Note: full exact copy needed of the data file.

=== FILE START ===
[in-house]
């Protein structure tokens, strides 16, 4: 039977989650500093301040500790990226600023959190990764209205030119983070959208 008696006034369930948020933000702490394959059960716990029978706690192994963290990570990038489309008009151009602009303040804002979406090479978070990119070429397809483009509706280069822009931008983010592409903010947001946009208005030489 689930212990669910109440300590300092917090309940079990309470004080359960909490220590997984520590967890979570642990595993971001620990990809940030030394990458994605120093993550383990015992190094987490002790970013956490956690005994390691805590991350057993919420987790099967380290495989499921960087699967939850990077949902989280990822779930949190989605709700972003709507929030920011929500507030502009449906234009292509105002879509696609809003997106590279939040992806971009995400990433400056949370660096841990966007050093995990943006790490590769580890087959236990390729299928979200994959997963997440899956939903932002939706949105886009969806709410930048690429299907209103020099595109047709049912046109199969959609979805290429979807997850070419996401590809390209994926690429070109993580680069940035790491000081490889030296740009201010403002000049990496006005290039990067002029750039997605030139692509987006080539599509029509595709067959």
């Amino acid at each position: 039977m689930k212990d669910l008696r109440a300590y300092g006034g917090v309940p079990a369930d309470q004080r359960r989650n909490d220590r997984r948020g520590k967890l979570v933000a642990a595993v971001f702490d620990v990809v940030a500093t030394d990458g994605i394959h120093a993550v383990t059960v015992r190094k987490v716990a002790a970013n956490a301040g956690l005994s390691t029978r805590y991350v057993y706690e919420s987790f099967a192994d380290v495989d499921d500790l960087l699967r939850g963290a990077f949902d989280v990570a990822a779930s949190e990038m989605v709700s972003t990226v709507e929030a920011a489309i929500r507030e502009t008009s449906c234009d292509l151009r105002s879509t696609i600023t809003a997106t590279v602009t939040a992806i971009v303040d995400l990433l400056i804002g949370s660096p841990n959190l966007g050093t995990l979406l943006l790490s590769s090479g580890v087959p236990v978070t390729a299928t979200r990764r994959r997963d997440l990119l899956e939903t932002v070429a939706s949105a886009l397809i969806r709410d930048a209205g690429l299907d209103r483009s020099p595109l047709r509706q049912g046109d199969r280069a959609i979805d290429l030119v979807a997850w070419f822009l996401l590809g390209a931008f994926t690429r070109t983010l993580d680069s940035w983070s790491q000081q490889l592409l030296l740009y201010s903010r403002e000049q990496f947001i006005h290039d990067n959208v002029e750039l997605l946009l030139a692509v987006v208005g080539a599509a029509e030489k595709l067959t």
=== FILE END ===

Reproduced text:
[in-house]
């Protein structure tokens, strides 16, 4: 039977989650500093301040500790990226600023959190990764209205030119983070959208 008696006034369930948020933000702490394959059960716990029978706690192994963290990570990038489309008009151009602009303040804002979406090479978070990119070429397809483009509706280069822009931008983010592409903010947001946009208005030489 689930212990669910109440300590300092917090309940079990309470004080359960909490220590997984520590967890979570642990595993971001620990990809940030030394990458994605120093993550383990015992190094987490002790970013956490956690005994390691805590991350057993919420987790099967380290495989499921960087699967939850990077949902989280990822779930949190989605709700972003709507929030920011929500507030502009449906234009292509105002879509696609809003997106590279939040992806971009995400990433400056949370660096841990966007050093995990943006790490590769580890087959236990390729299928979200994959997963997440899956939903932002939706949105886009969806709410930048690429299907209103020099595109047709049912046109199969959609979805290429979807997850070419996401590809390209994926690429070109993580680069940035790491000081490889030296740009201010403002000049990496006005290039990067002029750039997605030139692509987006080539599509029509595709067959």
């Amino acid at each position: 039977m689930k212990d669910l008696r109440a300590y300092g006034g917090v309940p079990a369930d309470q004080r359960r989650n909490d220590r997984r948020g520590k967890l979570v933000a642990a595993v971001f702490d620990v990809v940030a500093t030394d990458g994605i394959h120093a993550v383990t059960v015992r190094k987490v716990a002790a970013n956490a301040g956690l005994s390691t029978r805590y991350v057993y706690e919420s987790f099967a192994d380290v495989d499921d500790l960087l699967r939850g963290a990077f949902d989280v990570a990822a779930s949190e990038m989605v709700s972003t990226v709507e929030a920011a489309i929500r507030e502009t008009s449906c234009d292509l151009r105002s879509t696609i600023t809003a997106t590279v602009t939040a992806i971009v303040d995400l990433l400056i804002g949370s660096p841990n959190l966007g050093t995990l979406l943006l790490s590769s090479g580890v087959p236990v978070t390729a299928t979200r990764r994959r997963d997440l990119l899956e939903t932002v070429a939706s949105a886009l397809i969806r709410d930048a209205g690429l299907d209103r483009s020099p595109l047709r509706q049912g046109d199969r280069a959609i979805d290429l030119v979807a997850w070419f822009l996401l590809g390209a931008f994926t690429r070109t983010l993580d680069s940035w983070s790491q000081q490889l592409l030296l740009y201010s903010r403002e000049q990496f947001i006005h290039d990067n959208v002029e750039l997605l946009l030139a692509v987006v208005g080539a599509a029509e030489k595709l067959t």